One of the more bizarre things you will find in my former circles of the American Evangelical Church is a rich and secure belief that the church is being persecuted or that it’s only a matter of a few years before Christians in America are carted off to the FEMA camps to be re-educated and/or gassed in a new holocaust.
Despite having the freedom to worship enshrined in the constitution, despite being the dominant religion in the country, despite the lives of Christians being secure against violence, despite Christians being able to find jobs, work and support their families and contribute to their churches (which are tax exempt, I’d like to remind everyone), there exists this belief that the country is against them, that the world is closing in, that Satan is right at the gates and they are in constant danger.
Turning on the radio last night to Christian stations, as I do from time to time, I listened to a pastor tell his congregation that Christians are already being persecuted in this country and it’s only a matter of time before it will be illegal to preach ‘the gospel’.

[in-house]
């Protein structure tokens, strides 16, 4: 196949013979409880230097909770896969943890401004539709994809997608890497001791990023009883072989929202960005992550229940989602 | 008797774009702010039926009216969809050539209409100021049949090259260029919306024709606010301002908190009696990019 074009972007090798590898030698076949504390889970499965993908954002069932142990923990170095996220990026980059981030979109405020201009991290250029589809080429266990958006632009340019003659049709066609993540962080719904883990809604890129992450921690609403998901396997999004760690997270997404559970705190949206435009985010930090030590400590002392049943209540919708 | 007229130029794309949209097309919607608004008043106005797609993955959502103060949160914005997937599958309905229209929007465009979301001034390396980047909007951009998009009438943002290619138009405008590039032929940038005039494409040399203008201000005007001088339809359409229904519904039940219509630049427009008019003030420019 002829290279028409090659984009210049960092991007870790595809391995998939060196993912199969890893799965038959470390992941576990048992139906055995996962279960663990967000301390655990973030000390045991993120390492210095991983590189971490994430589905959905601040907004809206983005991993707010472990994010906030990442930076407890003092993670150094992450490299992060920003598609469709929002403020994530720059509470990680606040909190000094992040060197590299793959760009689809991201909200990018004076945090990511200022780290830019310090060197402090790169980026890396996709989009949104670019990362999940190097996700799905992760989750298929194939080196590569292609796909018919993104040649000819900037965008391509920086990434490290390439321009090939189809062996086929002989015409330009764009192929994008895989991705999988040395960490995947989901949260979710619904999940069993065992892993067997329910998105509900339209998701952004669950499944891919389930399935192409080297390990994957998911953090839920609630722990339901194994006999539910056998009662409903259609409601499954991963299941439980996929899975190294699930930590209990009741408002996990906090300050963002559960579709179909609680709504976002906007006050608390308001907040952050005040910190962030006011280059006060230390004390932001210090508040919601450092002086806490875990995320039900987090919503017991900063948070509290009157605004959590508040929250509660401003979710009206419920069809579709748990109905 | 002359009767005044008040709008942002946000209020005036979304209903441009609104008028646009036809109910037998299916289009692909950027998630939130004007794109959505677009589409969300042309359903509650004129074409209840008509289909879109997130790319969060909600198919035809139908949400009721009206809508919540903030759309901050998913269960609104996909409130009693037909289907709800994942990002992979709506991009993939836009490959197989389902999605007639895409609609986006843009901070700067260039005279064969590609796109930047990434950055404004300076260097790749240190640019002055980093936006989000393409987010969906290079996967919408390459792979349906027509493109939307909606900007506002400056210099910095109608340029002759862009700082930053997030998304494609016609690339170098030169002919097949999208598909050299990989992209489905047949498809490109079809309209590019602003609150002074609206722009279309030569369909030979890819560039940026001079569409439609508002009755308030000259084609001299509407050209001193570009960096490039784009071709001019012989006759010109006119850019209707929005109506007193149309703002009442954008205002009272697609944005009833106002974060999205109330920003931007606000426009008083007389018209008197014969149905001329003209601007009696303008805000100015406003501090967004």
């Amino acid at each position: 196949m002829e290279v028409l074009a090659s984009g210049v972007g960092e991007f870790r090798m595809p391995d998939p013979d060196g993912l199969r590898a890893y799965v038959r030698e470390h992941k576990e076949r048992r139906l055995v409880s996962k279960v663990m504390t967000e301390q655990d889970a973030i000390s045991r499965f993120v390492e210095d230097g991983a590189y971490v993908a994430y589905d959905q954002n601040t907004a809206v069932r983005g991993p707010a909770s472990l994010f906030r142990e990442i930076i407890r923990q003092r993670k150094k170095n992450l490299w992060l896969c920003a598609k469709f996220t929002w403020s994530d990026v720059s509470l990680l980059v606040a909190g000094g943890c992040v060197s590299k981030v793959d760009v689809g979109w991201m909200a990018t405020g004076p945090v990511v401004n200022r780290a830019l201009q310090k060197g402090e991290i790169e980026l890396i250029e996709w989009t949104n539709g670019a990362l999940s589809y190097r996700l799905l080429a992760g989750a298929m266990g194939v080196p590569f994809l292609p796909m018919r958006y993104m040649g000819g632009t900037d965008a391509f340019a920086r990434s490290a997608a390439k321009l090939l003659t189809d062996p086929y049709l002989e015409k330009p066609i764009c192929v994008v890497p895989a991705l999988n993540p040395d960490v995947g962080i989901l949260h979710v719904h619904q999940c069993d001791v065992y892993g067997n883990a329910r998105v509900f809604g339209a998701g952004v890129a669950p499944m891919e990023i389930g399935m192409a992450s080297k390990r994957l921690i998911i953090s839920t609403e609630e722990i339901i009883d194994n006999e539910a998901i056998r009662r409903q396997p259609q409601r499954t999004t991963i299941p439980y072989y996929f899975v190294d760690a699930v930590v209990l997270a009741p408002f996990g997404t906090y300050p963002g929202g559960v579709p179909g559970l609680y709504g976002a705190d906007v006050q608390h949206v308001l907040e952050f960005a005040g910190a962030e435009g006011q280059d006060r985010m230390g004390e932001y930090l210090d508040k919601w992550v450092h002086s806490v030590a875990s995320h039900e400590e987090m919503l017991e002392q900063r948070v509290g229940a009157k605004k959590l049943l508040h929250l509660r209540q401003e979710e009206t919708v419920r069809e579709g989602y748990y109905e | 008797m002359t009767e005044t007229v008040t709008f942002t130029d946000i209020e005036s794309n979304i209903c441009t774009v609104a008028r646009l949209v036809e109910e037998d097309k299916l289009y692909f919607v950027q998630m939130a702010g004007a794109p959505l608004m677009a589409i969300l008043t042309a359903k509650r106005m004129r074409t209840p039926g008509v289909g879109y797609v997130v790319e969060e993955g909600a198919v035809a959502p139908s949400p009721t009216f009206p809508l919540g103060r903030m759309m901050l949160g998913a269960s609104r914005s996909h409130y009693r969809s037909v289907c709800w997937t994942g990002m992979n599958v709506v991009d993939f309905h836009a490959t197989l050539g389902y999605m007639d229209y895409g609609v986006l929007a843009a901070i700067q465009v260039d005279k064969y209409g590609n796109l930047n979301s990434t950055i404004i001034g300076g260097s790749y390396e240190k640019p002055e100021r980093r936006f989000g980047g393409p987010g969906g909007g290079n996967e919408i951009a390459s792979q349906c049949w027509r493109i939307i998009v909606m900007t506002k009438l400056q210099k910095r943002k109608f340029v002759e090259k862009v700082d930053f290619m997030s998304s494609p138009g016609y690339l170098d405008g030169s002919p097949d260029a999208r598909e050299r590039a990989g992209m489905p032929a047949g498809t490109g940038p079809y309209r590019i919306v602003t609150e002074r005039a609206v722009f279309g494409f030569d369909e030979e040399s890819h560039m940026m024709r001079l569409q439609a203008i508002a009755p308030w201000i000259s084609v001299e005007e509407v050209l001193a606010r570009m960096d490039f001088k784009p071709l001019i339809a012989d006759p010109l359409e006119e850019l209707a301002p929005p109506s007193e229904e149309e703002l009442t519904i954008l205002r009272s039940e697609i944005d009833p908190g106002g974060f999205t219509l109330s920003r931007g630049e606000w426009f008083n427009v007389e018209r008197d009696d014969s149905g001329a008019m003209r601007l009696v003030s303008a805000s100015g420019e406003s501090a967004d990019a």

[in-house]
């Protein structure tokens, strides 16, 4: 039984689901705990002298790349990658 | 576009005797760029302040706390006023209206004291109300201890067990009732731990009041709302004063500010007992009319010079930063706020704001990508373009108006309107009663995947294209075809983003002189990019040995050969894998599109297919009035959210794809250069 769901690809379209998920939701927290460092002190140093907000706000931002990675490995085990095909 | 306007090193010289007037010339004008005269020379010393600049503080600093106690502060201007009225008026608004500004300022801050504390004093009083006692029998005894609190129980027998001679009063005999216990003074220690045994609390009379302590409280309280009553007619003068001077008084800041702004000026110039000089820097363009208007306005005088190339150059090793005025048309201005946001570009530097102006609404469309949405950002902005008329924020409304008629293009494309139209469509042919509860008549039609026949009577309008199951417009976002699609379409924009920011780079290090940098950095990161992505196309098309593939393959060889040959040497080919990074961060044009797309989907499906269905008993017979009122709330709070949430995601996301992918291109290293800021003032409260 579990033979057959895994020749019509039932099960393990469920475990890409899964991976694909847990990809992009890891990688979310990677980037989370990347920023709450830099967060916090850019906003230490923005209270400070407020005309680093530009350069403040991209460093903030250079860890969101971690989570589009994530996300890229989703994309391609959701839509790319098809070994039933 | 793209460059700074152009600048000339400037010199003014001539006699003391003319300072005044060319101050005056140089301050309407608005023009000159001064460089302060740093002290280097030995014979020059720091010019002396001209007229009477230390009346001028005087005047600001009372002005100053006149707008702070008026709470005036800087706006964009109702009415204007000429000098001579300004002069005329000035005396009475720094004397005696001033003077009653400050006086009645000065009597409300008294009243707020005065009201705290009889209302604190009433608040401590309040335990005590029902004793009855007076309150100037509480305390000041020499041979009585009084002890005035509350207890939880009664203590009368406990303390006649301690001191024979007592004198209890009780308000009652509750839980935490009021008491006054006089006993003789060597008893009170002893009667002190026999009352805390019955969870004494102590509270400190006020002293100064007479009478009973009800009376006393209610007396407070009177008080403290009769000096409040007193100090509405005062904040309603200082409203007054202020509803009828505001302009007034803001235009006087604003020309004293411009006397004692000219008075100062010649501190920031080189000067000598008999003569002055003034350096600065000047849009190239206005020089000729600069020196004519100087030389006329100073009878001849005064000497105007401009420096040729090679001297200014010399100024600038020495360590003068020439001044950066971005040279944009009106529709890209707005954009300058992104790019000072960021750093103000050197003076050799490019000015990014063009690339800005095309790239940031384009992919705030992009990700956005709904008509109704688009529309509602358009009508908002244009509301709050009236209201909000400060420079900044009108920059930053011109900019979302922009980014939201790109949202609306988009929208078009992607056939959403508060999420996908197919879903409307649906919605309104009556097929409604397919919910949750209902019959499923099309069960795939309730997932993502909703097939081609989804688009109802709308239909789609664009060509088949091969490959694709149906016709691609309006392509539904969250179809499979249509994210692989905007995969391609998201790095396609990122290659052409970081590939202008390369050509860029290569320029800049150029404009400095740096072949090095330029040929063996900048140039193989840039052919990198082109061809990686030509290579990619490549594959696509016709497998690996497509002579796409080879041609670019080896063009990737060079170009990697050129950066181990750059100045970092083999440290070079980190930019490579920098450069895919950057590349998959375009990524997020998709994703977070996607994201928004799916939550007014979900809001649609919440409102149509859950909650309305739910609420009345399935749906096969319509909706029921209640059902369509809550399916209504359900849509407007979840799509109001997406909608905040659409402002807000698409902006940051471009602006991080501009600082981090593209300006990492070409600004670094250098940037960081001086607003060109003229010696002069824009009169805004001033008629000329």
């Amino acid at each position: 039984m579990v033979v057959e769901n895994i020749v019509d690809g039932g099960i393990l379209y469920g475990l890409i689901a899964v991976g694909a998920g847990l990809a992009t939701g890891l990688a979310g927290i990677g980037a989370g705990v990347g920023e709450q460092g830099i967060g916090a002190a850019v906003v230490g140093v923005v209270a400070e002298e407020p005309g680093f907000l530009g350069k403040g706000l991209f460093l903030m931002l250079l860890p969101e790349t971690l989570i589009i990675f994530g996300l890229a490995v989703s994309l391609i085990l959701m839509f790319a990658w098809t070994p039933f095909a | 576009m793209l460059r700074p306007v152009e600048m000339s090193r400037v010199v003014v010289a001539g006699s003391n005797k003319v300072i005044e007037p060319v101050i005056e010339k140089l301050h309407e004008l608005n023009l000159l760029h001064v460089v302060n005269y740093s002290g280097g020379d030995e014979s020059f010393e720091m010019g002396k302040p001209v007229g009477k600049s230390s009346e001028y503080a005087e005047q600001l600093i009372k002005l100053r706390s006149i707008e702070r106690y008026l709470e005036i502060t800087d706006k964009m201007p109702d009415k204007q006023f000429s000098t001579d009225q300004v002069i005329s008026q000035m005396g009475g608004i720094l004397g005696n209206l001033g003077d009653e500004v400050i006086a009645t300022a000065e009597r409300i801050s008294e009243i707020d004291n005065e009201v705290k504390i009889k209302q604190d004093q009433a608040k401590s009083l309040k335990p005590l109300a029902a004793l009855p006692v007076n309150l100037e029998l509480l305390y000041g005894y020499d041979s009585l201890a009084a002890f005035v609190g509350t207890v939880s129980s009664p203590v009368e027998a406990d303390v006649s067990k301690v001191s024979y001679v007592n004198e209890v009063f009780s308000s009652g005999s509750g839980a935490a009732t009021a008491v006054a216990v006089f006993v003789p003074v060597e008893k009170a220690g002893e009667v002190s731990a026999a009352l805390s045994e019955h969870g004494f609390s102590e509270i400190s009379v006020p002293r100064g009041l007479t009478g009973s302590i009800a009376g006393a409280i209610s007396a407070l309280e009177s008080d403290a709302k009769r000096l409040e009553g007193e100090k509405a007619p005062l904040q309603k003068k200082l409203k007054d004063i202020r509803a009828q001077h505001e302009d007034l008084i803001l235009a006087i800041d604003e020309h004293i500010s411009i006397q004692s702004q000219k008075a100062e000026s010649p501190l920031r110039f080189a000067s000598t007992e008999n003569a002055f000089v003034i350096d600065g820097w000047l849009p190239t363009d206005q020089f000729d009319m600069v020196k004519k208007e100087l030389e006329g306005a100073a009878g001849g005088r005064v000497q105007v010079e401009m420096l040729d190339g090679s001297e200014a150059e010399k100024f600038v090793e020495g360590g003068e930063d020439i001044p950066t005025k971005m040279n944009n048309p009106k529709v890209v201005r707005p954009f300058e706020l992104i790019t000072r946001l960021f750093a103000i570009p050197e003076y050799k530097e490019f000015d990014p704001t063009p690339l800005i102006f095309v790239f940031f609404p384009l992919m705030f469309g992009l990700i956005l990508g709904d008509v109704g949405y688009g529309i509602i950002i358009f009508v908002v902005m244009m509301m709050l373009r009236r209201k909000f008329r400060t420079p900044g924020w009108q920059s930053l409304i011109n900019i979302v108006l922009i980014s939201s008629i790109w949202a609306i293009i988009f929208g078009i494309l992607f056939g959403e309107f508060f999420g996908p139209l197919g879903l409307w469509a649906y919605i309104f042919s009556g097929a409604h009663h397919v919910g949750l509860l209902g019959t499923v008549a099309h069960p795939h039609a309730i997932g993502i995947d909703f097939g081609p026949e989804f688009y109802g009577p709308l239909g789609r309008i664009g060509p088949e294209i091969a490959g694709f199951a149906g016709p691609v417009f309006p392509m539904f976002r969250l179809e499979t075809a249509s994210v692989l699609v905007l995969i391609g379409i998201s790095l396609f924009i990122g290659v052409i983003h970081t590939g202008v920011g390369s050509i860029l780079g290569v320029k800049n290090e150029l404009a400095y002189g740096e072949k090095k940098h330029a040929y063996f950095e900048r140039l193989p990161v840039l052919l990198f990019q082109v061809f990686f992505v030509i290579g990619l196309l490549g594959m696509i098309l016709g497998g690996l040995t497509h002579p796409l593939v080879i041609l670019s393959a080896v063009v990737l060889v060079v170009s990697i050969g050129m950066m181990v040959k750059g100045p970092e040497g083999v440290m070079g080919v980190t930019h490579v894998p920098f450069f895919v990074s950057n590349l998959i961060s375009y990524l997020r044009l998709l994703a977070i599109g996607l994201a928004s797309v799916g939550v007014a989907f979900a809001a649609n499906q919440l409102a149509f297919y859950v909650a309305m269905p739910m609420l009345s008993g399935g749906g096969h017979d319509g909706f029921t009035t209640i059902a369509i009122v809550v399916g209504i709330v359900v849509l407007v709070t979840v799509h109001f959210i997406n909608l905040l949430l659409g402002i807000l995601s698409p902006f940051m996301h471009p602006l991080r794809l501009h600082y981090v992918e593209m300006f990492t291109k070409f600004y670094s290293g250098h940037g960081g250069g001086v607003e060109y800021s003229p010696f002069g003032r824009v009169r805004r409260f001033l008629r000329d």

I could find endless quotes. I remember back in the 90’s when I went to bible college, I had a teacher who shared with us stories of the black helicopters, the FEMA camps, the secret murders of Bill Clinton, and the coming martial law that he would impose that would round up all of the conservatives and Christians. He’s a pastor now too.
I do wonder where this comes from.
Is it from the words of Jesus who promised persecution in this world for his followers? Do we feel insecure or guilty that we, as American Christians, live pretty comfortable and free lives? Do we feel as if because we’re not really persecuted for our faith that our faith isn’t real? Are we so afraid that we’re willing to embrace wild fantasies where everyone and everything is against us when that is clearly not the case? Or are we afraid of admitting that Jesus’ words mainly applied to the generation for which they were written and not us?
Or are we the victims of our leadership? Much of modern evangelical Christianity is steeped in fear. The fear of an angry, less than benevolent God who barely tolerates humanity and will gleefully kill billions in His supposed future judgment before casting them into an eternal torture pit? Are our leaders continuing to bind us together as a group and keep the sheep huddled together as a flock by continuously crying wolf?
Regardless, I’d like to offer a helpful primer to those who wonder if they are being persecuted for their faith: